I asked if we could go in to see Mom. We went down the hall to her room (in ICU) and I'm sure I cried at the sight of her laying there in that bed. Tubes and machines everywhere. Her chest rapidly going up and down like nothing I'd ever seen, but came to find out that was her own breathing and that the ventilator was just down her throat in case she needed it at some point. It was obvious she was fighting. We met her wonderful nurse, Stephanie. This young lady was so informative and kind. Probably the best nurse I've ever dealt with.

She told us about the numbers on one machine, primarily oxygen level, cranial pressure and blood pressure. She told us about all the medicines that were going in. It was all a vicious cycle, one fixing one problem but then the other problem getting worse, etc. There was a blanket covering the top of her head, where a tube had been inserted to drain blood in hopes of relieving the pressure so that they could do surgery on the aneurysm. As it was, if they were to open up the head, her brain would swell outside her skull. Stephanie showed us that a couple of Mom's reflexes were still working: being poked in certain places caused her to move her arms in a defensive motion. But no pupil constriction or other response showing good brain activity.

And there began the long road the rest of the day. We took turns going in there with her, waiting down the hall, eating, talking, making calls, etc. Mom always had at least one of us with her. We still didn't know what to expect as far as timing, but Stephanie was honest enough to tell us that there was only a little chance of survival, and even then, she wouldn't be the same: eating, talking, walking, personality, all that would suffer in terms of normal function. She told us that Mom could hear us so we continued talking to her, telling her how wonderful she was as a mom and wife, and how much we loved her. I read her a list of reasons I was thankful for her, mostly silly things I remembered from my childhood, which I had written on the car ride. We held her hands and kissed her cheeks. Time seemed to disappear.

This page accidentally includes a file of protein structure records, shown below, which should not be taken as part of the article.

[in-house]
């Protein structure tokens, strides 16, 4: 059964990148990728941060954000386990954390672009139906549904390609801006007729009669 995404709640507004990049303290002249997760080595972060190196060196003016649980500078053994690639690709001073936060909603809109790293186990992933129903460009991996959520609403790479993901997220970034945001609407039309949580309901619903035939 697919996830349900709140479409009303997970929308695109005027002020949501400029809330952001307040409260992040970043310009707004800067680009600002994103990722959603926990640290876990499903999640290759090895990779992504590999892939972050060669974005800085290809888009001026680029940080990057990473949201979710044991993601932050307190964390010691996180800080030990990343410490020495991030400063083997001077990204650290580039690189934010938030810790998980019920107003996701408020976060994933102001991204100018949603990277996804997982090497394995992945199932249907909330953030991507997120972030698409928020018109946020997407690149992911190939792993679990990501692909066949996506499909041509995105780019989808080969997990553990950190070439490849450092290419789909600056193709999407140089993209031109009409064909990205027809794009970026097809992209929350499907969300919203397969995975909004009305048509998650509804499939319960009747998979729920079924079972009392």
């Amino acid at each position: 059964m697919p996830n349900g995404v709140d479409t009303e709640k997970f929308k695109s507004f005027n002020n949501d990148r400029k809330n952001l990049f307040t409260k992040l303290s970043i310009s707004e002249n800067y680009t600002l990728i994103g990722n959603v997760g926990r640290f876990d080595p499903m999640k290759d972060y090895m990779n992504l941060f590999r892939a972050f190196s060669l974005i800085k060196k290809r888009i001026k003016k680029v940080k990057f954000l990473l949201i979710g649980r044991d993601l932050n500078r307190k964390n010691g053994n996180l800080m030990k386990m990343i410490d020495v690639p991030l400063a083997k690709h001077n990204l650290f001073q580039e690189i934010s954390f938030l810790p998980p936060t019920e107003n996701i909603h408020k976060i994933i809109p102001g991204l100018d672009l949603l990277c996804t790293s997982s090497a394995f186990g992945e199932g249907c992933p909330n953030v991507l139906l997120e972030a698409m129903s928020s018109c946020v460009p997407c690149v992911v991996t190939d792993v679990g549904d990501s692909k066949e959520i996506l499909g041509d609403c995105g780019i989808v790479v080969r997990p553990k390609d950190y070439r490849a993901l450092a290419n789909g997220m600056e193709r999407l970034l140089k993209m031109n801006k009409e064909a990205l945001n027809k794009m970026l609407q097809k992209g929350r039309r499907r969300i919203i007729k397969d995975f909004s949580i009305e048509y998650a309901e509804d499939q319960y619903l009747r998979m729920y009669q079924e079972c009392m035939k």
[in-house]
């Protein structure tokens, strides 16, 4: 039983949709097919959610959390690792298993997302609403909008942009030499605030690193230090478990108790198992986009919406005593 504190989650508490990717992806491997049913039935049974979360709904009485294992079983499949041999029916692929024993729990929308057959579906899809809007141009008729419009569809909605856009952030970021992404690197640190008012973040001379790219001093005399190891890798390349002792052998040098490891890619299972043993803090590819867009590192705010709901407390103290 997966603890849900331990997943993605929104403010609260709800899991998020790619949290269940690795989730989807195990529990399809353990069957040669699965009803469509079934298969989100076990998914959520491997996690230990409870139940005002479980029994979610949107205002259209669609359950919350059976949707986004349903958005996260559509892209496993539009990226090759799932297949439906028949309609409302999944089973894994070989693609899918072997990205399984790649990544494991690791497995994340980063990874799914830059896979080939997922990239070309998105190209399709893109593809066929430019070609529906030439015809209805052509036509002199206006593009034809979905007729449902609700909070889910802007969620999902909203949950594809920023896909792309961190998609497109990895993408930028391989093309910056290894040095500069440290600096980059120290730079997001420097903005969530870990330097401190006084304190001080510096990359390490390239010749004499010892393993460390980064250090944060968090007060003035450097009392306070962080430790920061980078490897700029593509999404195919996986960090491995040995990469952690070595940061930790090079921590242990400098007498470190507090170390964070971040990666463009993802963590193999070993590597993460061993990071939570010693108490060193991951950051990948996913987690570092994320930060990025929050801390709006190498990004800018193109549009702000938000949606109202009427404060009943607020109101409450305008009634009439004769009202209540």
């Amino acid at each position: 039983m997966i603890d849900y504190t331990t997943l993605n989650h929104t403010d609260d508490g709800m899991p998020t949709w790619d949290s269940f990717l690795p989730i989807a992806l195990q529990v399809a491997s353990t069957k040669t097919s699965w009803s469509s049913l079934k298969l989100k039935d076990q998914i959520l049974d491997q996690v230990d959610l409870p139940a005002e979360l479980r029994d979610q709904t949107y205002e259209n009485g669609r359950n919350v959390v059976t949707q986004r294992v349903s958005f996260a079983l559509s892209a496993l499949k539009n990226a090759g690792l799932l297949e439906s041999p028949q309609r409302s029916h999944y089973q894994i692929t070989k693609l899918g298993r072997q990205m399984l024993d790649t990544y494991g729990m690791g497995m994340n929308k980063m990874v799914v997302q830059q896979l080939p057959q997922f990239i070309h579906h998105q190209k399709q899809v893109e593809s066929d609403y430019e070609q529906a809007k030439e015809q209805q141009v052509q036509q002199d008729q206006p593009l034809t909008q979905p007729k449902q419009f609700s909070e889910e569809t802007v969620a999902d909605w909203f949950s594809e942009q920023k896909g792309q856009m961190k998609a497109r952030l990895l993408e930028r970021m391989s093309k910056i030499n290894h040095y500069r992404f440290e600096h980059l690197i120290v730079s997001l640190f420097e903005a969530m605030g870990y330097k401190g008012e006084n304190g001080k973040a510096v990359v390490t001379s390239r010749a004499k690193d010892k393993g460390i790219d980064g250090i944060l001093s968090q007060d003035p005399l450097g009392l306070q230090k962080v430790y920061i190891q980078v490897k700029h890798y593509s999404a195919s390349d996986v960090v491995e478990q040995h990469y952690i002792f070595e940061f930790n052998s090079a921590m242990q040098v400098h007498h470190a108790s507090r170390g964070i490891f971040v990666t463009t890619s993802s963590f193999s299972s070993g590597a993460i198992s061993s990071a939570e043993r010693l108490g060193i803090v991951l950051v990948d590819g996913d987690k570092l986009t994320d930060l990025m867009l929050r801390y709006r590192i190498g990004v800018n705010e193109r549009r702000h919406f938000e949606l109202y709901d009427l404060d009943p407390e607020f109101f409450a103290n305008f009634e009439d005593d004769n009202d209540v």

The swelling kept increasing and the oxygen levels weren't high enough, and the little brain activity that had presented was no longer there. By the end of the night the new nurse on shift told me that Mom was no longer breathing on her own, so the ventilator was keeping her alive. She said the doctor would be coming in the morning to reassess and talk to us. Mom was the nurse's only patient, so that was comforting to know she was in good hands.